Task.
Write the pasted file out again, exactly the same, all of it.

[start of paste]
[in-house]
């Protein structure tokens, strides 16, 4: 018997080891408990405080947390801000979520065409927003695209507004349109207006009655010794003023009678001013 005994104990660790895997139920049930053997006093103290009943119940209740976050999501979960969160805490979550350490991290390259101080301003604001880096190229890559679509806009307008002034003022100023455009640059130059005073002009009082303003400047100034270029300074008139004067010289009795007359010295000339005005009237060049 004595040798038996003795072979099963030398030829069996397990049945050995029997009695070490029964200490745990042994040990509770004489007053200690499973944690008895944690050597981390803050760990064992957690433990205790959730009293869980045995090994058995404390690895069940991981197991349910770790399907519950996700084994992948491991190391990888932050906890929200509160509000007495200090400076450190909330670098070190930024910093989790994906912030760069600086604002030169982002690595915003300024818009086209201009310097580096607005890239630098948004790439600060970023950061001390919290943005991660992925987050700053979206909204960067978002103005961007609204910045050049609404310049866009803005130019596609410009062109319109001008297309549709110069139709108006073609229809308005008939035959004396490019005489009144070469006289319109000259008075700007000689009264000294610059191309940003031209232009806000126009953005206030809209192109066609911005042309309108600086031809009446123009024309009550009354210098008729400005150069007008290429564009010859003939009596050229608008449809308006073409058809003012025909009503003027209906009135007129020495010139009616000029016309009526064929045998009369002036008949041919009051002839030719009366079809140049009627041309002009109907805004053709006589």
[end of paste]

[in-house]
């Protein structure tokens, strides 16, 4: 018997080891408990405080947390801000979520065409927003695209507004349109207006009655010794003023009678001013 005994104990660790895997139920049930053997006093103290009943119940209740976050999501979960969160805490979550350490991290390259101080301003604001880096190229890559679509806009307008002034003022100023455009640059130059005073002009009082303003400047100034270029300074008139004067010289009795007359010295000339005005009237060049 004595040798038996003795072979099963030398030829069996397990049945050995029997009695070490029964200490745990042994040990509770004489007053200690499973944690008895944690050597981390803050760990064992957690433990205790959730009293869980045995090994058995404390690895069940991981197991349910770790399907519950996700084994992948491991190391990888932050906890929200509160509000007495200090400076450190909330670098070190930024910093989790994906912030760069600086604002030169982002690595915003300024818009086209201009310097580096607005890239630098948004790439600060970023950061001390919290943005991660992925987050700053979206909204960067978002103005961007609204910045050049609404310049866009803005130019596609410009062109319109001008297309549709110069139709108006073609229809308005008939035959004396490019005489009144070469006289319109000259008075700007000689009264000294610059191309940003031209232009806000126009953005206030809209192109066609911005042309309108600086031809009446123009024309009550009354210098008729400005150069007008290429564009010859003939009596050229608008449809308006073409058809003012025909009503003027209906009135007129020495010139009616000029016309009526064929045998009369002036008949041919009051002839030719009366079809140049009627041309002009109907805004053709006589």